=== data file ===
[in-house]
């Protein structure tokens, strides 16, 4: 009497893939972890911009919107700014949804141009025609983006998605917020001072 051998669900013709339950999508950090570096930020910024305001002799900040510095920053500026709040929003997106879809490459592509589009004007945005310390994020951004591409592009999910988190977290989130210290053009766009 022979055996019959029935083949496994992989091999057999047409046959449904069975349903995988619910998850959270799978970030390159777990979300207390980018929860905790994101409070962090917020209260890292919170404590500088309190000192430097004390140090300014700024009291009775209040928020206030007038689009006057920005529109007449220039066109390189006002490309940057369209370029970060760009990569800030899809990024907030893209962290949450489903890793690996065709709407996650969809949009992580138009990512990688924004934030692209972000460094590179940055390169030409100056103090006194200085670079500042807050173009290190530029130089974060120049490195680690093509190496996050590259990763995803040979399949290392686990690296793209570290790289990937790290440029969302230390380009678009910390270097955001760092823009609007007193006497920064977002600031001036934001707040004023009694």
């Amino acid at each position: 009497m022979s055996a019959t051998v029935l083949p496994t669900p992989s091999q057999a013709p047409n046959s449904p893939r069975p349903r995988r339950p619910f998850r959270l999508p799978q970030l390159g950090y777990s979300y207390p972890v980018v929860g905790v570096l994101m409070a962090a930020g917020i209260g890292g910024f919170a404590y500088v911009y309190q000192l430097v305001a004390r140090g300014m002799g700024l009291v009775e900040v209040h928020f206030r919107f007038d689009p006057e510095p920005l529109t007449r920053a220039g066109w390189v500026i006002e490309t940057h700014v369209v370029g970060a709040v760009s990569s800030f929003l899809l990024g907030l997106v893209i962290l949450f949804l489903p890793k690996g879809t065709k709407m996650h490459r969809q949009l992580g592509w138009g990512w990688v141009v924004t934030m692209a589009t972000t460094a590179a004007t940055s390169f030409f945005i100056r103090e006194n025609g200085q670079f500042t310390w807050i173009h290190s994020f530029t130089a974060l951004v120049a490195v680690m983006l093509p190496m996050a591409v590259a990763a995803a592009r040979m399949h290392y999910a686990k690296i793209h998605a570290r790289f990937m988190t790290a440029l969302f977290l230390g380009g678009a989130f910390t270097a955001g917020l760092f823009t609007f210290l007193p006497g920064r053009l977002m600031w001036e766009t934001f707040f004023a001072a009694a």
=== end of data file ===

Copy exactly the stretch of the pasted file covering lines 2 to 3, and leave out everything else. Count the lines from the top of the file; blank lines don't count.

């Protein structure tokens, strides 16, 4: 009497893939972890911009919107700014949804141009025609983006998605917020001072 051998669900013709339950999508950090570096930020910024305001002799900040510095920053500026709040929003997106879809490459592509589009004007945005310390994020951004591409592009999910988190977290989130210290053009766009 022979055996019959029935083949496994992989091999057999047409046959449904069975349903995988619910998850959270799978970030390159777990979300207390980018929860905790994101409070962090917020209260890292919170404590500088309190000192430097004390140090300014700024009291009775209040928020206030007038689009006057920005529109007449220039066109390189006002490309940057369209370029970060760009990569800030899809990024907030893209962290949450489903890793690996065709709407996650969809949009992580138009990512990688924004934030692209972000460094590179940055390169030409100056103090006194200085670079500042807050173009290190530029130089974060120049490195680690093509190496996050590259990763995803040979399949290392686990690296793209570290790289990937790290440029969302230390380009678009910390270097955001760092823009609007007193006497920064977002600031001036934001707040004023009694």
């Amino acid at each position: 009497m022979s055996a019959t051998v029935l083949p496994t669900p992989s091999q057999a013709p047409n046959s449904p893939r069975p349903r995988r339950p619910f998850r959270l999508p799978q970030l390159g950090y777990s979300y207390p972890v980018v929860g905790v570096l994101m409070a962090a930020g917020i209260g890292g910024f919170a404590y500088v911009y309190q000192l430097v305001a004390r140090g300014m002799g700024l009291v009775e900040v209040h928020f206030r919107f007038d689009p006057e510095p920005l529109t007449r920053a220039g066109w390189v500026i006002e490309t940057h700014v369209v370029g970060a709040v760009s990569s800030f929003l899809l990024g907030l997106v893209i962290l949450f949804l489903p890793k690996g879809t065709k709407m996650h490459r969809q949009l992580g592509w138009g990512w990688v141009v924004t934030m692209a589009t972000t460094a590179a004007t940055s390169f030409f945005i100056r103090e006194n025609g200085q670079f500042t310390w807050i173009h290190s994020f530029t130089a974060l951004v120049a490195v680690m983006l093509p190496m996050a591409v590259a990763a995803a592009r040979m399949h290392y999910a686990k690296i793209h998605a570290r790289f990937m988190t790290a440029l969302f977290l230390g380009g678009a989130f910390t270097a955001g917020l760092f823009t609007f210290l007193p006497g920064r053009l977002m600031w001036e766009t934001f707040f004023a001072a009694a």